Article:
Book Review: The Foster Family by Nicole Trope

Title: The Foster Famiily
Author: Nicole Trope
Genre: Mystery, Thriller
Rating: 3,5 stars
Purchase: Amazon

In their holiday home, a stone’s throw from the beach, Elizabeth dials the police with trembling hands. ‘My little boy, he’s missing.’

Elizabeth is Joe’s foster mother, but she loves him like her own. The five-year-old, who adores superheroes and watching the birds outside, is the child she has dreamed of. As she looks into the garden, where he was playing just moments ago, her heart feels like it has been ripped from her chest.

She was meant to save Joe from his birth mother who almost harmed his chances at life. The woman who has been trying to desperately get him back.

She was meant to protect Joe from her husband. The man who, right now, lies to the police, saying he was making breakfast when Joe disappeared. Who squeezes her shoulder, ordering her to be quiet.

She was meant to look after Joe. They are just footsteps from the ocean, and little Joe can’t swim.

Then Joe’s tiny blue sandal is found in the water. If the worst has happened – the unimaginable – Elizabeth will never forgive herself. Because what if the secret she has been keeping for years, the guilt eating her alive, has somehow hurt her little boy?

It’s time to tell the truth – even if it means losing the child who is her whole world. Even if it could be the death of her.


In The Foster Family, Elizabeth dials the police to inform them that her son has gone missing, little Joe. Joe is in fact her foster son, and Elizabeth and her husband Howard have gone to a holiday house near the beach to relax and enjoy some quality time with their little family of three.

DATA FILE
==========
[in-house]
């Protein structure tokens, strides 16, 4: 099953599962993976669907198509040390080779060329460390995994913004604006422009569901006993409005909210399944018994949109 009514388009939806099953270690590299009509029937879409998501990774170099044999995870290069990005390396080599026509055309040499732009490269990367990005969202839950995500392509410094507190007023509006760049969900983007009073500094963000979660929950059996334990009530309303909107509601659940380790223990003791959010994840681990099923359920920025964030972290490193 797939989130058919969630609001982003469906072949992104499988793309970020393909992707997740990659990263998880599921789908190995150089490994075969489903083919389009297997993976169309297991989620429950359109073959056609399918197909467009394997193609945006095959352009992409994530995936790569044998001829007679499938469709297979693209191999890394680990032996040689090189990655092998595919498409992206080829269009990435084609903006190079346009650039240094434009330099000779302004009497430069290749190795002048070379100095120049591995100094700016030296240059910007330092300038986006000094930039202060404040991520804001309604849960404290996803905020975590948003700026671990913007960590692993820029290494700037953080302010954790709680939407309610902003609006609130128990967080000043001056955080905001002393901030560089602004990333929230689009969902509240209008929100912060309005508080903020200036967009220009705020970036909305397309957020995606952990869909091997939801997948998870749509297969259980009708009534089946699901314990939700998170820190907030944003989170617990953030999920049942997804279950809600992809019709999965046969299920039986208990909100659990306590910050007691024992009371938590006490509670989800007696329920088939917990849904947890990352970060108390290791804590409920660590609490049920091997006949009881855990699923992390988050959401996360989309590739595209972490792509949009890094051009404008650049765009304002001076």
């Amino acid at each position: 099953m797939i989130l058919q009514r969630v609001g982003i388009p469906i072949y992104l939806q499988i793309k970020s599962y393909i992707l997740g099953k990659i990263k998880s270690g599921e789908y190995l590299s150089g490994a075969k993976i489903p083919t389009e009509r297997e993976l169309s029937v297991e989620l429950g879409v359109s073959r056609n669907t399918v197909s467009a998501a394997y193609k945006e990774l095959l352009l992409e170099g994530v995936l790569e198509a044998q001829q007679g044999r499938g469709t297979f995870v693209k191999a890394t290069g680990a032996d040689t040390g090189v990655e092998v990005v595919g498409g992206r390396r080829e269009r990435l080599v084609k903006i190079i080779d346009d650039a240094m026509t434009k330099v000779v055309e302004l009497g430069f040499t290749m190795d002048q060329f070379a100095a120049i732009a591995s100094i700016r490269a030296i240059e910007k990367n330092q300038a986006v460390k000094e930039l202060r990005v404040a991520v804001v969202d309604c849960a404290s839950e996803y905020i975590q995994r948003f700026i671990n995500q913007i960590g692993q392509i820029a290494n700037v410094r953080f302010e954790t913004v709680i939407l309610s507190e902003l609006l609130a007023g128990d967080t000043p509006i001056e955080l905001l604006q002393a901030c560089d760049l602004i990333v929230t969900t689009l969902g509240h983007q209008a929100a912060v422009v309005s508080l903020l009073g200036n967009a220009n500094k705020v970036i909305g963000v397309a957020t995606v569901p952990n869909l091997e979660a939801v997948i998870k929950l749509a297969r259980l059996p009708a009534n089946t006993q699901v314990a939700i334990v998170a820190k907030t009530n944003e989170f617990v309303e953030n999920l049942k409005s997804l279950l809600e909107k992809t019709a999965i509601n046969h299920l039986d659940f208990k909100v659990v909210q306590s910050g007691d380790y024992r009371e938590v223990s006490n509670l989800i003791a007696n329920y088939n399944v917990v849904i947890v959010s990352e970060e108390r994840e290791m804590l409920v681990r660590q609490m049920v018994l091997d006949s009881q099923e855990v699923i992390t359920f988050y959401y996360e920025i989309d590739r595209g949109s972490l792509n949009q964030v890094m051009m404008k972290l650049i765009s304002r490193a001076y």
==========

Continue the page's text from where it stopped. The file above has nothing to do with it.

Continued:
Told in multiple POVs, the reader soon uncovers that there’s more to this family than meets the eye and that things between Howard and Elizabeth aren’t as great as they initially appear. Each chapter pulls back layer upon layer of this mystery, recalling the events leading up to the day when Joe went missing, intermixed with chapters of the police’s frantic search for Joe.

First, the good. The characterization is well done, and each character feels three-dimensional and fully fleshed out, in particular Elizabeth, Howard and Gordon. The author’s descriptions of the illness tormenting Gordon was at times heart-breaking, but they seemed to be a spot-on description of how it feels to deal with dementia. The writing in general is solid, and the plot has enough twists to be entertaining.

Now, the bad. The pacing. I found this book to be such an incredibly slow read, it felt like the plot was crawling along. Something happened, then there were a few pages filled with details about the events, or the characters’ thoughts about it, and so on. It was also repetitive at times, and honestly I just wanted the plot to move along faster.

Despite that, I did enjoy it, and I’ll definitely pick up one of the author’s other books in the future. There’s information about her other books in the back matter, and she already has an impressive bibliography it seems.

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